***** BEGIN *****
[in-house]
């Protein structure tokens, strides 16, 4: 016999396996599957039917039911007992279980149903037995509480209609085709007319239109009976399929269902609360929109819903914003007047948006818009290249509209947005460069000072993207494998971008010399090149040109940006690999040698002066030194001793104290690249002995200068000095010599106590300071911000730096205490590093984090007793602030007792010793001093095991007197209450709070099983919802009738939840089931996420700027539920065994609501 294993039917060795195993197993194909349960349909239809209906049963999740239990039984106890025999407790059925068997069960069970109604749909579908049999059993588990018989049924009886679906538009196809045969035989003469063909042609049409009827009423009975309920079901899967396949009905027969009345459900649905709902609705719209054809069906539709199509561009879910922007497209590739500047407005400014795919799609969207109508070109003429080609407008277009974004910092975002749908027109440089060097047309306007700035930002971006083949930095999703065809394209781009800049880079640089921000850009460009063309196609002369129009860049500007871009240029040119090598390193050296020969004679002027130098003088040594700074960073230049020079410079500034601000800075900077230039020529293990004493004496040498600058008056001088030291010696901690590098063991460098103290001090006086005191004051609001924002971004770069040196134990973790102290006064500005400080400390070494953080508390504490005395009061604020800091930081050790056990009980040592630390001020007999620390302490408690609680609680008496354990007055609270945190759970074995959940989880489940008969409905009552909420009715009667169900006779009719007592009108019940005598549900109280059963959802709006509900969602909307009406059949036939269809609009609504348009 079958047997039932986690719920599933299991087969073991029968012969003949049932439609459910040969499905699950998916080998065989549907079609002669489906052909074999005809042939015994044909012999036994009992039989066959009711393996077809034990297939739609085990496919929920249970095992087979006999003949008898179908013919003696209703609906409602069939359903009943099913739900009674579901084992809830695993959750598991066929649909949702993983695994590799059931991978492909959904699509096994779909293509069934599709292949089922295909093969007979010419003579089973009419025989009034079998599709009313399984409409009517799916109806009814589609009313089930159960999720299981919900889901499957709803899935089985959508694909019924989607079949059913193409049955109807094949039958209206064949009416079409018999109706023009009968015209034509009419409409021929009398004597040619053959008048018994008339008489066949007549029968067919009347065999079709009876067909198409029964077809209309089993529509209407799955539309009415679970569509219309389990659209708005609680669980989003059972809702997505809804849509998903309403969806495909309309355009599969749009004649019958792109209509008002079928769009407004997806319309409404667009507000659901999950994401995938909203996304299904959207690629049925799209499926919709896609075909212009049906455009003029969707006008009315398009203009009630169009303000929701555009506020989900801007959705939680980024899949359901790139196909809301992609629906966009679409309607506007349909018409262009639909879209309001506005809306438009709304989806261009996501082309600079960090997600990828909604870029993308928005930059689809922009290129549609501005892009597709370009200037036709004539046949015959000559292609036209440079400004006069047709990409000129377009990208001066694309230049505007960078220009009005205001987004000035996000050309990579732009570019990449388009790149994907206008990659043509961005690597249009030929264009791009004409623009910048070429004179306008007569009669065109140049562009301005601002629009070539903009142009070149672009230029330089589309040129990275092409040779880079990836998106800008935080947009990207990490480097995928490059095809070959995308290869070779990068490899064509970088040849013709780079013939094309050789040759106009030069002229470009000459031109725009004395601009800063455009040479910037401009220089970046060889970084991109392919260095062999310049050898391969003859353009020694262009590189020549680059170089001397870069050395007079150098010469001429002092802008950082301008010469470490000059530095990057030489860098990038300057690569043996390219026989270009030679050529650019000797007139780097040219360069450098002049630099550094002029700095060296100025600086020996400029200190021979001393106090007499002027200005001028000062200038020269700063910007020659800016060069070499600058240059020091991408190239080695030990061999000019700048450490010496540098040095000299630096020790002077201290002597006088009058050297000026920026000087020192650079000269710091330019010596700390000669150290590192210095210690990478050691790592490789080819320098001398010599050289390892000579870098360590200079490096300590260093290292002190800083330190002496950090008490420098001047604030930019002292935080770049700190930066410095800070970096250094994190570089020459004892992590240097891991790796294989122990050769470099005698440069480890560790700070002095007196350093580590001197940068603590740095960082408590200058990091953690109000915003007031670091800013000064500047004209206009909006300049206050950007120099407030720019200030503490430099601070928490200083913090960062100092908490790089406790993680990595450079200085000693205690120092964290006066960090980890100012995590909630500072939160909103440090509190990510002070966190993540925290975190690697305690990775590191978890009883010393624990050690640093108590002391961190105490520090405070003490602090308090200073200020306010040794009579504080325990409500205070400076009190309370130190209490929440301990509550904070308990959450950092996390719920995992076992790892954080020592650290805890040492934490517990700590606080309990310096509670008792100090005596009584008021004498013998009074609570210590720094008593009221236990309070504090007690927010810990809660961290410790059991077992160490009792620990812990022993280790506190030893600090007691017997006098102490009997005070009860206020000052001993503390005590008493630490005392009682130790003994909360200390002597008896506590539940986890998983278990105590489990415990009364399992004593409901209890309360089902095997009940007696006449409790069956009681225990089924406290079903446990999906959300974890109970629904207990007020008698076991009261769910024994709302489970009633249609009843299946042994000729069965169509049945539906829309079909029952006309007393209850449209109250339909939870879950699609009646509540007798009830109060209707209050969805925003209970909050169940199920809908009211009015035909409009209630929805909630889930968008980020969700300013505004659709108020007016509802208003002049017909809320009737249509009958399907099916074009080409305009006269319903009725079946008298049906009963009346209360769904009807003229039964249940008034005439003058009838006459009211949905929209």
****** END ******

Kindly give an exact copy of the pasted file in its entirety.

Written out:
[in-house]
């Protein structure tokens, strides 16, 4: 016999396996599957039917039911007992279980149903037995509480209609085709007319239109009976399929269902609360929109819903914003007047948006818009290249509209947005460069000072993207494998971008010399090149040109940006690999040698002066030194001793104290690249002995200068000095010599106590300071911000730096205490590093984090007793602030007792010793001093095991007197209450709070099983919802009738939840089931996420700027539920065994609501 294993039917060795195993197993194909349960349909239809209906049963999740239990039984106890025999407790059925068997069960069970109604749909579908049999059993588990018989049924009886679906538009196809045969035989003469063909042609049409009827009423009975309920079901899967396949009905027969009345459900649905709902609705719209054809069906539709199509561009879910922007497209590739500047407005400014795919799609969207109508070109003429080609407008277009974004910092975002749908027109440089060097047309306007700035930002971006083949930095999703065809394209781009800049880079640089921000850009460009063309196609002369129009860049500007871009240029040119090598390193050296020969004679002027130098003088040594700074960073230049020079410079500034601000800075900077230039020529293990004493004496040498600058008056001088030291010696901690590098063991460098103290001090006086005191004051609001924002971004770069040196134990973790102290006064500005400080400390070494953080508390504490005395009061604020800091930081050790056990009980040592630390001020007999620390302490408690609680609680008496354990007055609270945190759970074995959940989880489940008969409905009552909420009715009667169900006779009719007592009108019940005598549900109280059963959802709006509900969602909307009406059949036939269809609009609504348009 079958047997039932986690719920599933299991087969073991029968012969003949049932439609459910040969499905699950998916080998065989549907079609002669489906052909074999005809042939015994044909012999036994009992039989066959009711393996077809034990297939739609085990496919929920249970095992087979006999003949008898179908013919003696209703609906409602069939359903009943099913739900009674579901084992809830695993959750598991066929649909949702993983695994590799059931991978492909959904699509096994779909293509069934599709292949089922295909093969007979010419003579089973009419025989009034079998599709009313399984409409009517799916109806009814589609009313089930159960999720299981919900889901499957709803899935089985959508694909019924989607079949059913193409049955109807094949039958209206064949009416079409018999109706023009009968015209034509009419409409021929009398004597040619053959008048018994008339008489066949007549029968067919009347065999079709009876067909198409029964077809209309089993529509209407799955539309009415679970569509219309389990659209708005609680669980989003059972809702997505809804849509998903309403969806495909309309355009599969749009004649019958792109209509008002079928769009407004997806319309409404667009507000659901999950994401995938909203996304299904959207690629049925799209499926919709896609075909212009049906455009003029969707006008009315398009203009009630169009303000929701555009506020989900801007959705939680980024899949359901790139196909809301992609629906966009679409309607506007349909018409262009639909879209309001506005809306438009709304989806261009996501082309600079960090997600990828909604870029993308928005930059689809922009290129549609501005892009597709370009200037036709004539046949015959000559292609036209440079400004006069047709990409000129377009990208001066694309230049505007960078220009009005205001987004000035996000050309990579732009570019990449388009790149994907206008990659043509961005690597249009030929264009791009004409623009910048070429004179306008007569009669065109140049562009301005601002629009070539903009142009070149672009230029330089589309040129990275092409040779880079990836998106800008935080947009990207990490480097995928490059095809070959995308290869070779990068490899064509970088040849013709780079013939094309050789040759106009030069002229470009000459031109725009004395601009800063455009040479910037401009220089970046060889970084991109392919260095062999310049050898391969003859353009020694262009590189020549680059170089001397870069050395007079150098010469001429002092802008950082301008010469470490000059530095990057030489860098990038300057690569043996390219026989270009030679050529650019000797007139780097040219360069450098002049630099550094002029700095060296100025600086020996400029200190021979001393106090007499002027200005001028000062200038020269700063910007020659800016060069070499600058240059020091991408190239080695030990061999000019700048450490010496540098040095000299630096020790002077201290002597006088009058050297000026920026000087020192650079000269710091330019010596700390000669150290590192210095210690990478050691790592490789080819320098001398010599050289390892000579870098360590200079490096300590260093290292002190800083330190002496950090008490420098001047604030930019002292935080770049700190930066410095800070970096250094994190570089020459004892992590240097891991790796294989122990050769470099005698440069480890560790700070002095007196350093580590001197940068603590740095960082408590200058990091953690109000915003007031670091800013000064500047004209206009909006300049206050950007120099407030720019200030503490430099601070928490200083913090960062100092908490790089406790993680990595450079200085000693205690120092964290006066960090980890100012995590909630500072939160909103440090509190990510002070966190993540925290975190690697305690990775590191978890009883010393624990050690640093108590002391961190105490520090405070003490602090308090200073200020306010040794009579504080325990409500205070400076009190309370130190209490929440301990509550904070308990959450950092996390719920995992076992790892954080020592650290805890040492934490517990700590606080309990310096509670008792100090005596009584008021004498013998009074609570210590720094008593009221236990309070504090007690927010810990809660961290410790059991077992160490009792620990812990022993280790506190030893600090007691017997006098102490009997005070009860206020000052001993503390005590008493630490005392009682130790003994909360200390002597008896506590539940986890998983278990105590489990415990009364399992004593409901209890309360089902095997009940007696006449409790069956009681225990089924406290079903446990999906959300974890109970629904207990007020008698076991009261769910024994709302489970009633249609009843299946042994000729069965169509049945539906829309079909029952006309007393209850449209109250339909939870879950699609009646509540007798009830109060209707209050969805925003209970909050169940199920809908009211009015035909409009209630929805909630889930968008980020969700300013505004659709108020007016509802208003002049017909809320009737249509009958399907099916074009080409305009006269319903009725079946008298049906009963009346209360769904009807003229039964249940008034005439003058009838006459009211949905929209």